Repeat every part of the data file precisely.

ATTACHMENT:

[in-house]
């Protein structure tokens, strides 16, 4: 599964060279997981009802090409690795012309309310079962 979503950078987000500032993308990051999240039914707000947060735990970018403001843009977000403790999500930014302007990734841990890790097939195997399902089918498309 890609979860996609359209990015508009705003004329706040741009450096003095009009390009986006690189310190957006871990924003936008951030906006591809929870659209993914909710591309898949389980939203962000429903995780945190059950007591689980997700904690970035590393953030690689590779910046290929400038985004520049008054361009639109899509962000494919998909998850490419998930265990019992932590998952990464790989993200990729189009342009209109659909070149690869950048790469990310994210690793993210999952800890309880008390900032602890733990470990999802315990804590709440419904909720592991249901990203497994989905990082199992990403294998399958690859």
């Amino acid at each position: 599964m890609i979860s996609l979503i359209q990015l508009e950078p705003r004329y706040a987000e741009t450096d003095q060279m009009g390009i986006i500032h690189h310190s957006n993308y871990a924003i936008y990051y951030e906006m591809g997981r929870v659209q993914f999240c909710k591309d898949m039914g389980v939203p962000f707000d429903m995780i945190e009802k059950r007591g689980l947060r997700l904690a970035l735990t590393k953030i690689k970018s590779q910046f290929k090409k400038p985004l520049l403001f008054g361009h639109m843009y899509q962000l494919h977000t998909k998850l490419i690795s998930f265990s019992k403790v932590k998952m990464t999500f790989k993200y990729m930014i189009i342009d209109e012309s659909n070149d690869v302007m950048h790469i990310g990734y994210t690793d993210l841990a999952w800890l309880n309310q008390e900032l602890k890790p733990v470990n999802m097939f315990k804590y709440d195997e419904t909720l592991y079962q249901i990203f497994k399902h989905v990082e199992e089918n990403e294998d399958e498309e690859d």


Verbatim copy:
[in-house]
């Protein structure tokens, strides 16, 4: 599964060279997981009802090409690795012309309310079962 979503950078987000500032993308990051999240039914707000947060735990970018403001843009977000403790999500930014302007990734841990890790097939195997399902089918498309 890609979860996609359209990015508009705003004329706040741009450096003095009009390009986006690189310190957006871990924003936008951030906006591809929870659209993914909710591309898949389980939203962000429903995780945190059950007591689980997700904690970035590393953030690689590779910046290929400038985004520049008054361009639109899509962000494919998909998850490419998930265990019992932590998952990464790989993200990729189009342009209109659909070149690869950048790469990310994210690793993210999952800890309880008390900032602890733990470990999802315990804590709440419904909720592991249901990203497994989905990082199992990403294998399958690859």
């Amino acid at each position: 599964m890609i979860s996609l979503i359209q990015l508009e950078p705003r004329y706040a987000e741009t450096d003095q060279m009009g390009i986006i500032h690189h310190s957006n993308y871990a924003i936008y990051y951030e906006m591809g997981r929870v659209q993914f999240c909710k591309d898949m039914g389980v939203p962000f707000d429903m995780i945190e009802k059950r007591g689980l947060r997700l904690a970035l735990t590393k953030i690689k970018s590779q910046f290929k090409k400038p985004l520049l403001f008054g361009h639109m843009y899509q962000l494919h977000t998909k998850l490419i690795s998930f265990s019992k403790v932590k998952m990464t999500f790989k993200y990729m930014i189009i342009d209109e012309s659909n070149d690869v302007m950048h790469i990310g990734y994210t690793d993210l841990a999952w800890l309880n309310q008390e900032l602890k890790p733990v470990n999802m097939f315990k804590y709440d195997e419904t909720l592991y079962q249901i990203f497994k399902h989905v990082e199992e089918n990403e294998d399958e498309e690859d």